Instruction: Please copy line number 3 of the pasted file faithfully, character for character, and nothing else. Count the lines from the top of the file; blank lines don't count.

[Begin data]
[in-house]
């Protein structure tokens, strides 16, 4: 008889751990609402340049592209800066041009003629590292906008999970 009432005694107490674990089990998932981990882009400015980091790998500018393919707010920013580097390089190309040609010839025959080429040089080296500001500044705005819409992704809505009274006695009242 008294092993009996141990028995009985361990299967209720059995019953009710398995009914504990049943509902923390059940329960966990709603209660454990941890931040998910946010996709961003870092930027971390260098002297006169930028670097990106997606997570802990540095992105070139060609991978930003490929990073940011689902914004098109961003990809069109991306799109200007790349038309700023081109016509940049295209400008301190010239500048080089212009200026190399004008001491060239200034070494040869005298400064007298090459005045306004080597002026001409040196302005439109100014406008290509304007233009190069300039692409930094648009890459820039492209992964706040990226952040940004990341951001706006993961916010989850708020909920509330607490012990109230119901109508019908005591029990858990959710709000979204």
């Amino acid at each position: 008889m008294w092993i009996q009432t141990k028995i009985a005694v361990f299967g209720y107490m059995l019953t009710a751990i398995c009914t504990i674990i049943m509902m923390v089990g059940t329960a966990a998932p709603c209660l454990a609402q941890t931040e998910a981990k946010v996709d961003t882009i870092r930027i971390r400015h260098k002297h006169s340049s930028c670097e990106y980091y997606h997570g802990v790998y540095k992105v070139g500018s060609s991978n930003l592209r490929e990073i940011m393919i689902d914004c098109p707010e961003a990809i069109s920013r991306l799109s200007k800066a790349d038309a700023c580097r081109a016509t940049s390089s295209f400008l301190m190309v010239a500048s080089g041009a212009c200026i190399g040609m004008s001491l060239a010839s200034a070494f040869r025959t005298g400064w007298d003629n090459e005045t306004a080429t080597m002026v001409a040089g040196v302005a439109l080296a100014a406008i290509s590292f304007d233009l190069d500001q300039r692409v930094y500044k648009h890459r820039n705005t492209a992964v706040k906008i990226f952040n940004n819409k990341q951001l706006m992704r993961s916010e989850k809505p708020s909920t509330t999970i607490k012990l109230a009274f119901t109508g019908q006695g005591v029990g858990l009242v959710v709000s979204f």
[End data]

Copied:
């Amino acid at each position: 008889m008294w092993i009996q009432t141990k028995i009985a005694v361990f299967g209720y107490m059995l019953t009710a751990i398995c009914t504990i674990i049943m509902m923390v089990g059940t329960a966990a998932p709603c209660l454990a609402q941890t931040e998910a981990k946010v996709d961003t882009i870092r930027i971390r400015h260098k002297h006169s340049s930028c670097e990106y980091y997606h997570g802990v790998y540095k992105v070139g500018s060609s991978n930003l592209r490929e990073i940011m393919i689902d914004c098109p707010e961003a990809i069109s920013r991306l799109s200007k800066a790349d038309a700023c580097r081109a016509t940049s390089s295209f400008l301190m190309v010239a500048s080089g041009a212009c200026i190399g040609m004008s001491l060239a010839s200034a070494f040869r025959t005298g400064w007298d003629n090459e005045t306004a080429t080597m002026v001409a040089g040196v302005a439109l080296a100014a406008i290509s590292f304007d233009l190069d500001q300039r692409v930094y500044k648009h890459r820039n705005t492209a992964v706040k906008i990226f952040n940004n819409k990341q951001l706006m992704r993961s916010e989850k809505p708020s909920t509330t999970i607490k012990l109230a009274f119901t109508g019908q006695g005591v029990g858990l009242v959710v709000s979204f």